Summary: Angiogenesis is a common finding in chronic inflammatory diseases; however, its role in Sjögren's syndrome (SS) remains to be elucidated. Previous SS studies have demonstrated an increase in VEGF-A/VEGFR-2 system expression in minor salivary gland (MSG) biopsies from patients with SS, but differences in the new blood vessel formation between the different grades of disease severity have not been reported. Therefore, experiments were performed to demonstrate angiogenesis during different phases of primary SS (pSS) and to define the relationship between the microvessel density (MVD), macrophage infiltration and histiocyte distribution in SS MSG inflammatory lesions. In this series of experiments, immunohistochemistry was used to examine angiogenesis in serial sections of pSS MSG. Patients with pSS were classified accordingly with the grade of inflammatory lesions as I = low-grade (low focus score of 1 or 2), II = intermediate-grade (focus score of 3-6) and III = extensive inflammation in the MSG (high focus score of 12). Histological examination demonstrated that the MVD increased with the severity of the inflammatory lesions, and in addition, we found an increased infiltration of inflammatory and pro-angiogenic cells.These findings reveal that angiogenesis is intimately involved in the progression of pSS, may be central to the propagation of the chronic immune response observed in pSS and could represent a novel potential biomarker of pSS disease activity.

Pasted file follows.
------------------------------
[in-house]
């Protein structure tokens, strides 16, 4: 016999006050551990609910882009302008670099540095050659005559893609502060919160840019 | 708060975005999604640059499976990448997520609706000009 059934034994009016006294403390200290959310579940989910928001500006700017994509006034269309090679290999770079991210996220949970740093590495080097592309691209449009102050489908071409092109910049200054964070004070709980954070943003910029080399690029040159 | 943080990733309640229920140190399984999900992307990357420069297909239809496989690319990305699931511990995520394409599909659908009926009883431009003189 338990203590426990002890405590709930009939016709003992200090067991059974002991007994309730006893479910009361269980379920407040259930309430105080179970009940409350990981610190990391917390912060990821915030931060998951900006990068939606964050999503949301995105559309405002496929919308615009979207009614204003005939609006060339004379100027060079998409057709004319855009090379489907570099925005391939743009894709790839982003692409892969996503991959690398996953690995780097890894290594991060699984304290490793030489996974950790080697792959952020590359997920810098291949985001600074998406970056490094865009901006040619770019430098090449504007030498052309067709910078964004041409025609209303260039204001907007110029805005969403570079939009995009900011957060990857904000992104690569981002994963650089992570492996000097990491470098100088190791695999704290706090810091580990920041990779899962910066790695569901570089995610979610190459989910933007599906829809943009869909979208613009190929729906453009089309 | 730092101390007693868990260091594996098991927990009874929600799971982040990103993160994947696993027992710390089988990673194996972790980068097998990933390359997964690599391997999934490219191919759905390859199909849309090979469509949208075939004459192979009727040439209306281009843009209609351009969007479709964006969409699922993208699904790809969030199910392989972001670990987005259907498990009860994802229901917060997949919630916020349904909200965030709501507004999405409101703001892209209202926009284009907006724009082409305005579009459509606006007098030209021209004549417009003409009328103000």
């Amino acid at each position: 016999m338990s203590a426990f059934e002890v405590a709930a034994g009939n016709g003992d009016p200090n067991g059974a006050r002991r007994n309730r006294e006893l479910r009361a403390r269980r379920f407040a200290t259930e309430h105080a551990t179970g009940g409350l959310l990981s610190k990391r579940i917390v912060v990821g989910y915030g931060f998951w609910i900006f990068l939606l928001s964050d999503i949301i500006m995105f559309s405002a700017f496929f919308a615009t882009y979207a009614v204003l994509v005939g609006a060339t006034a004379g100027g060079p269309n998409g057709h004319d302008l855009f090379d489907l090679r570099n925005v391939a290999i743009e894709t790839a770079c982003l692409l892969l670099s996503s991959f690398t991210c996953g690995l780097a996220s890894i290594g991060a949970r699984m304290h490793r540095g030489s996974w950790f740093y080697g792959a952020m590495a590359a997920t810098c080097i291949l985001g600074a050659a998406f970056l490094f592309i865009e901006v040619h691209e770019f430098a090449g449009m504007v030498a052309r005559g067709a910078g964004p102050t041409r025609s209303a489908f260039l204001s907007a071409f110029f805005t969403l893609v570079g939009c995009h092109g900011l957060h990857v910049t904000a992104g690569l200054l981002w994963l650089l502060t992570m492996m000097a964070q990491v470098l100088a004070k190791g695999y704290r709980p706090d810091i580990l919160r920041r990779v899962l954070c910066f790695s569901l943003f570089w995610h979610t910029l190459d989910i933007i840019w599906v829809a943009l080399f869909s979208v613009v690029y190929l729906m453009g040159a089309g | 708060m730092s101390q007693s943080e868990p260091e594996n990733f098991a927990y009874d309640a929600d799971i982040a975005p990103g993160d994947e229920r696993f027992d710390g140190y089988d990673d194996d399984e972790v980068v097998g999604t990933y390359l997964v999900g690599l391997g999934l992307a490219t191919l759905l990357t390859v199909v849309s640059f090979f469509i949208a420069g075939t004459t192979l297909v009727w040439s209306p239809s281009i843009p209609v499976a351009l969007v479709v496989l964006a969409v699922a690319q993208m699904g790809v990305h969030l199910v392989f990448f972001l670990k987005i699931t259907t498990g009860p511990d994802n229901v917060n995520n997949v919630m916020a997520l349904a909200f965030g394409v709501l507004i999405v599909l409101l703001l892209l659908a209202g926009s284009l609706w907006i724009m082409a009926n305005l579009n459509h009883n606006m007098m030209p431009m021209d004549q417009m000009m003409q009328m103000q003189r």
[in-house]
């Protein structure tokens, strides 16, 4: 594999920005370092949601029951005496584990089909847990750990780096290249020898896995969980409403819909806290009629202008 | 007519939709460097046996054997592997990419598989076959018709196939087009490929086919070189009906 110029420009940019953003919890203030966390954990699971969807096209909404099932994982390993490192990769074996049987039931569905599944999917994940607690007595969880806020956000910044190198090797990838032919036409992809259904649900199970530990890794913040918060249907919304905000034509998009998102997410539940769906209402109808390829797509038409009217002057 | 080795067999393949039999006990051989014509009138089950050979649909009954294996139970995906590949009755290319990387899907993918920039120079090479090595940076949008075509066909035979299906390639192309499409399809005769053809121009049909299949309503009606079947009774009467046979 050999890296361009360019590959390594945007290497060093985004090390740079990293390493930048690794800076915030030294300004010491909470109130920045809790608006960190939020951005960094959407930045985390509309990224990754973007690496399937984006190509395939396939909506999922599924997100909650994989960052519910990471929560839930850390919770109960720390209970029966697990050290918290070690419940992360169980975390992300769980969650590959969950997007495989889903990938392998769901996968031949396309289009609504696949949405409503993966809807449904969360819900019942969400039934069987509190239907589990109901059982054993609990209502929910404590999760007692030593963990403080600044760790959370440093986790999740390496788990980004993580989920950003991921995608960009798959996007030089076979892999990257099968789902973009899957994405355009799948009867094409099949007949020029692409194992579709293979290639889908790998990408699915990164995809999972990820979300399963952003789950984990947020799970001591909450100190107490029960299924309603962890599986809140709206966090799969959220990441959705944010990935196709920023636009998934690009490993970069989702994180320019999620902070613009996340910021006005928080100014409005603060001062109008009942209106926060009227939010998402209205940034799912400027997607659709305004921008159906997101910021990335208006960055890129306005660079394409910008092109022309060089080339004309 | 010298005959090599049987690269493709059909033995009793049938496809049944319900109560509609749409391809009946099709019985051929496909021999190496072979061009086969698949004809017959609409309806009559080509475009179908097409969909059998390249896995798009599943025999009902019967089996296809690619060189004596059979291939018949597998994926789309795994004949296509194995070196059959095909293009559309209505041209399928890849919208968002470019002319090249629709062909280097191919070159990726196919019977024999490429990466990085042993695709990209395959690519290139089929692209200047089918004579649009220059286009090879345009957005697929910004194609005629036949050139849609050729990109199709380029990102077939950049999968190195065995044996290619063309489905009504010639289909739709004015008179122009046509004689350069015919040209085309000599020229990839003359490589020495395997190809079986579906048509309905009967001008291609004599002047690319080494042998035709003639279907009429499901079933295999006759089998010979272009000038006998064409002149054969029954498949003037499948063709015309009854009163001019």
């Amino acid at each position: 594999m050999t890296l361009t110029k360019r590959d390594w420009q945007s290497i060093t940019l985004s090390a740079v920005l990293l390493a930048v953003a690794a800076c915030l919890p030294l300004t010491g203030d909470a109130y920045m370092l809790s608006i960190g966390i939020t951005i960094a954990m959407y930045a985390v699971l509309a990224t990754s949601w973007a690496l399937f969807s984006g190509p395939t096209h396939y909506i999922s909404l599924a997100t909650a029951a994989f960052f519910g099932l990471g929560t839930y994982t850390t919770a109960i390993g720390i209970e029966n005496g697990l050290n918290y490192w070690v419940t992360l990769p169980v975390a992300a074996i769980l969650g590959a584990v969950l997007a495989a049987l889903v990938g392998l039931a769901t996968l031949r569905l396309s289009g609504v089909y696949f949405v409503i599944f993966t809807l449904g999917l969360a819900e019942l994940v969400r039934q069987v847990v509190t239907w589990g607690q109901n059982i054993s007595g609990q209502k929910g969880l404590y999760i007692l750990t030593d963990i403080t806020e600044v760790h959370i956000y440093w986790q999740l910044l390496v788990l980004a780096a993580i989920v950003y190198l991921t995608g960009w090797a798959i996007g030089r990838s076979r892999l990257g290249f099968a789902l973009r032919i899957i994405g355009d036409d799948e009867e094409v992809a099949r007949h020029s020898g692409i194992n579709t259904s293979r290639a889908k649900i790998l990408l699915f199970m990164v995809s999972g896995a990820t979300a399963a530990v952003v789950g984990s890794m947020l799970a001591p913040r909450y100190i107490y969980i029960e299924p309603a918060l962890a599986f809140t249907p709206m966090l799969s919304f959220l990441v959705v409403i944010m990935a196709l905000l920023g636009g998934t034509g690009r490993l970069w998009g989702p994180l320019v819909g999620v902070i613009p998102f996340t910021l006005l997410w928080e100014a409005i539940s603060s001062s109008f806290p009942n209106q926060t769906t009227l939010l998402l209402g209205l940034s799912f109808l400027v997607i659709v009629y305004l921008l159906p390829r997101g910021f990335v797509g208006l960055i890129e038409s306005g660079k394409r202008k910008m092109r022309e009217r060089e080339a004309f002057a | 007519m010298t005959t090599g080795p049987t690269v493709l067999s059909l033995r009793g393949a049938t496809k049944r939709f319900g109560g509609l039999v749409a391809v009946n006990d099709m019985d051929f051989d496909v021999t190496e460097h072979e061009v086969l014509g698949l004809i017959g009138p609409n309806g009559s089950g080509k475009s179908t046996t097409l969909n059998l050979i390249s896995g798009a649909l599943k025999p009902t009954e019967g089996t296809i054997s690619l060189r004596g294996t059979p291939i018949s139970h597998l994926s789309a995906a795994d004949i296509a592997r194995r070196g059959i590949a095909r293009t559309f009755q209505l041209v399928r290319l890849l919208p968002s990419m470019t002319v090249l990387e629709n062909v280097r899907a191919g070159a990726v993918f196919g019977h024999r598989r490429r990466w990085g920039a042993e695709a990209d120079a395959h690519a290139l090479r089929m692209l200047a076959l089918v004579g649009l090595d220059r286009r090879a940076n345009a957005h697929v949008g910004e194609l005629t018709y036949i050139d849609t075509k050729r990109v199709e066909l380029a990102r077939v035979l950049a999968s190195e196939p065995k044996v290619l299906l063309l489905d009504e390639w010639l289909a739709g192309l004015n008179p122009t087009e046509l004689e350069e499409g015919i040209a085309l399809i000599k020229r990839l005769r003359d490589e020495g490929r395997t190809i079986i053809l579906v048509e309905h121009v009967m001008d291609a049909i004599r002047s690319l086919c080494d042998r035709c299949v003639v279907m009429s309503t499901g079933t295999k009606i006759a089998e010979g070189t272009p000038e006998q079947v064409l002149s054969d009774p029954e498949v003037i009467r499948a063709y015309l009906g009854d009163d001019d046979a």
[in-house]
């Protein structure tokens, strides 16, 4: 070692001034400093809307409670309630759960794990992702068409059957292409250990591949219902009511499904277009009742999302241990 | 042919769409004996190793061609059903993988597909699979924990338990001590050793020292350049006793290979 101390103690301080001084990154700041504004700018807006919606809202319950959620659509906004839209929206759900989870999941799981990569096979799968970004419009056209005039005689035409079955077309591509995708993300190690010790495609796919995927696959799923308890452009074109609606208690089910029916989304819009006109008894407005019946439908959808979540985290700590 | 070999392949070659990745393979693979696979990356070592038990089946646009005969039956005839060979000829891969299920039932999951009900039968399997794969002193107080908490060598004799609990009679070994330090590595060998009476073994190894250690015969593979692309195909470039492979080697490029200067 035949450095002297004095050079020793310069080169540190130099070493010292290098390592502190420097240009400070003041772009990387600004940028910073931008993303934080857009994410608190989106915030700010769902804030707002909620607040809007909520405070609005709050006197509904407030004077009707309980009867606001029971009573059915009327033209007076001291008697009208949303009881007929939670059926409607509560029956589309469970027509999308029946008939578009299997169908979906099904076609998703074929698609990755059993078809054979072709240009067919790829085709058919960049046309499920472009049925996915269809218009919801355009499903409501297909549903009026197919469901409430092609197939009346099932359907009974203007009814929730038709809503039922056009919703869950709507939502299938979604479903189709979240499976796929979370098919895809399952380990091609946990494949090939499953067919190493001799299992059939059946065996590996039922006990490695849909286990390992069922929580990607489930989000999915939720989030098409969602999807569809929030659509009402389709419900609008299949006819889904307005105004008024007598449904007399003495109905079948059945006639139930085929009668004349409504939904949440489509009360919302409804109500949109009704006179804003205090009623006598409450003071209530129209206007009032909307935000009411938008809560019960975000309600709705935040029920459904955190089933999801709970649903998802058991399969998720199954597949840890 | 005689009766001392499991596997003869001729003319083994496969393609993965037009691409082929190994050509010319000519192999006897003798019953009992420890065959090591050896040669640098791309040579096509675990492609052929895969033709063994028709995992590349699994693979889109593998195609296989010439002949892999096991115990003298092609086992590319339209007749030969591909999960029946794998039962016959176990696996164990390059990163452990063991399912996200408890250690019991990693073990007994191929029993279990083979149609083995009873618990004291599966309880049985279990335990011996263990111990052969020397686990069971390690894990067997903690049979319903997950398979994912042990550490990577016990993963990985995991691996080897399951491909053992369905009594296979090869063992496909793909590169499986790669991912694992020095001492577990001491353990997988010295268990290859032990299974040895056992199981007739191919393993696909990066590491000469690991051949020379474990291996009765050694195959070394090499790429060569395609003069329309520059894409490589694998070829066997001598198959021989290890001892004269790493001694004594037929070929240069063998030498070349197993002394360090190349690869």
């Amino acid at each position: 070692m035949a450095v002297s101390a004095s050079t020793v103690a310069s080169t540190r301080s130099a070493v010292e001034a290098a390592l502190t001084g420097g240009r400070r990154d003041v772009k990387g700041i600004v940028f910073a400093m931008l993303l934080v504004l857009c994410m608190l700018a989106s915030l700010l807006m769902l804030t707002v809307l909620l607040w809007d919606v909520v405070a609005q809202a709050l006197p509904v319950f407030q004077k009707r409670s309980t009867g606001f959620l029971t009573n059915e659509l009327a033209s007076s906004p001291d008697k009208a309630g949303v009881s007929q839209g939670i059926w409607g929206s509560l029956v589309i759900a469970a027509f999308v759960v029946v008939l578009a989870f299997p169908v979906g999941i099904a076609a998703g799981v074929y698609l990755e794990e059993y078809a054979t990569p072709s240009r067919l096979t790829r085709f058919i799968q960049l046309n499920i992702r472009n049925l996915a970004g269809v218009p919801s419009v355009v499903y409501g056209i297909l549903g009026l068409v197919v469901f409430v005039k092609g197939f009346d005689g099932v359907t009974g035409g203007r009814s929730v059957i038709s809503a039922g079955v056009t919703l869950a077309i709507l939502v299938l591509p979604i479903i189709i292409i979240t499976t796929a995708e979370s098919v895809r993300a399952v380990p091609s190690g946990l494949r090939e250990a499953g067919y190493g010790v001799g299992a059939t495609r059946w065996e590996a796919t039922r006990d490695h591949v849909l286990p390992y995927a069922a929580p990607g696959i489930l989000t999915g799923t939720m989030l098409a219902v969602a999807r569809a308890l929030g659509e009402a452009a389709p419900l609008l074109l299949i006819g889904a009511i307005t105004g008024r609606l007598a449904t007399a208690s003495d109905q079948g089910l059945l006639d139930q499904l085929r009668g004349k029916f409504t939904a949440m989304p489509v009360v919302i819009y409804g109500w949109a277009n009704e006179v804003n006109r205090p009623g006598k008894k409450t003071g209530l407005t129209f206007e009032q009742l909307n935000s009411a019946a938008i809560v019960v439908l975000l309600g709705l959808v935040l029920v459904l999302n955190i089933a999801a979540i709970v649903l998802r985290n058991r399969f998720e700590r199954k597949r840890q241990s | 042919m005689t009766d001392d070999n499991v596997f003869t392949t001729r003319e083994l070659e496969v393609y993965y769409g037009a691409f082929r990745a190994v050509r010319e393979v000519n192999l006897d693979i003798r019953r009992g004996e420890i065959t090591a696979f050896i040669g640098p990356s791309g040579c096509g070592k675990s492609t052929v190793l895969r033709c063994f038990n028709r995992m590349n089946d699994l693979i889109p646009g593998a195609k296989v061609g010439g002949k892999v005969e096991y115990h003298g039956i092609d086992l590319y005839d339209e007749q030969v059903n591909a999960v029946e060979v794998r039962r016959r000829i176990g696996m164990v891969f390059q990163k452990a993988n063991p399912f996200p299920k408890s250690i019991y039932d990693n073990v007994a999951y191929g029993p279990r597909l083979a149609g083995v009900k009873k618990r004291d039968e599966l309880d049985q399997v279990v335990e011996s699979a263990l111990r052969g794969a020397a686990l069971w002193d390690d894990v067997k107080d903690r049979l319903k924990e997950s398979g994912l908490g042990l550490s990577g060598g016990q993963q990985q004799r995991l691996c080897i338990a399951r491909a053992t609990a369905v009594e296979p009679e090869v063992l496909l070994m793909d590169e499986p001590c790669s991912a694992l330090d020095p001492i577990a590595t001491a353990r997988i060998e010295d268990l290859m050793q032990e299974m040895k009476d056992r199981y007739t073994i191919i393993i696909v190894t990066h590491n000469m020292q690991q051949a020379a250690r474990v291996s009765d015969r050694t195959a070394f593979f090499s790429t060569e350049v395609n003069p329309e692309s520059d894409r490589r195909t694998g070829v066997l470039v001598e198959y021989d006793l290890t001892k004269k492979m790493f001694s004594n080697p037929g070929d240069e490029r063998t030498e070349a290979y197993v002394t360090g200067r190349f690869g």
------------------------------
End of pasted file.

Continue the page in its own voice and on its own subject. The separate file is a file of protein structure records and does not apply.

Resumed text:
- Sjögren's syndrome
ASJC Scopus subject areas
- Pathology and Forensic Medicine
- Cell Biology
- Molecular Biology